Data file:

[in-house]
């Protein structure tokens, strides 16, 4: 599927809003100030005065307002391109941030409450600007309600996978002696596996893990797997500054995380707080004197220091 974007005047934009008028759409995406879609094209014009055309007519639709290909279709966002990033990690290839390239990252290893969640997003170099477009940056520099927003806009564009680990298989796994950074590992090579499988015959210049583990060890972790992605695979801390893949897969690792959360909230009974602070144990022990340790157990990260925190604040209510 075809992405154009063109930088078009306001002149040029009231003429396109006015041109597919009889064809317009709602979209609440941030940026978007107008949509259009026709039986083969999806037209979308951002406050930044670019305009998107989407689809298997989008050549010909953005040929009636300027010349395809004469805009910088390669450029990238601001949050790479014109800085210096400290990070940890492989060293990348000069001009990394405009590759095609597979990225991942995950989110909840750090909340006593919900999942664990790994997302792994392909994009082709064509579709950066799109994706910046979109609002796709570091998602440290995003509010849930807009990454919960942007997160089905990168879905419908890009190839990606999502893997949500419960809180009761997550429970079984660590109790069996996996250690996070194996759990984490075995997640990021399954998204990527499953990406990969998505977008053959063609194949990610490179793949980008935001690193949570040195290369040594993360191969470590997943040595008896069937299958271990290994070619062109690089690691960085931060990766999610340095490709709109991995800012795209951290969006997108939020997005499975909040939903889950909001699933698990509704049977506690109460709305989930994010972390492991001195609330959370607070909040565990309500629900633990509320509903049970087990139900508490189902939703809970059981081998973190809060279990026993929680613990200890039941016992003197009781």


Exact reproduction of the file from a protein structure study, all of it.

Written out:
[in-house]
């Protein structure tokens, strides 16, 4: 599927809003100030005065307002391109941030409450600007309600996978002696596996893990797997500054995380707080004197220091 974007005047934009008028759409995406879609094209014009055309007519639709290909279709966002990033990690290839390239990252290893969640997003170099477009940056520099927003806009564009680990298989796994950074590992090579499988015959210049583990060890972790992605695979801390893949897969690792959360909230009974602070144990022990340790157990990260925190604040209510 075809992405154009063109930088078009306001002149040029009231003429396109006015041109597919009889064809317009709602979209609440941030940026978007107008949509259009026709039986083969999806037209979308951002406050930044670019305009998107989407689809298997989008050549010909953005040929009636300027010349395809004469805009910088390669450029990238601001949050790479014109800085210096400290990070940890492989060293990348000069001009990394405009590759095609597979990225991942995950989110909840750090909340006593919900999942664990790994997302792994392909994009082709064509579709950066799109994706910046979109609002796709570091998602440290995003509010849930807009990454919960942007997160089905990168879905419908890009190839990606999502893997949500419960809180009761997550429970079984660590109790069996996996250690996070194996759990984490075995997640990021399954998204990527499953990406990969998505977008053959063609194949990610490179793949980008935001690193949570040195290369040594993360191969470590997943040595008896069937299958271990290994070619062109690089690691960085931060990766999610340095490709709109991995800012795209951290969006997108939020997005499975909040939903889950909001699933698990509704049977506690109460709305989930994010972390492991001195609330959370607070909040565990309500629900633990509320509903049970087990139900508490189902939703809970059981081998973190809060279990026993929680613990200890039941016992003197009781």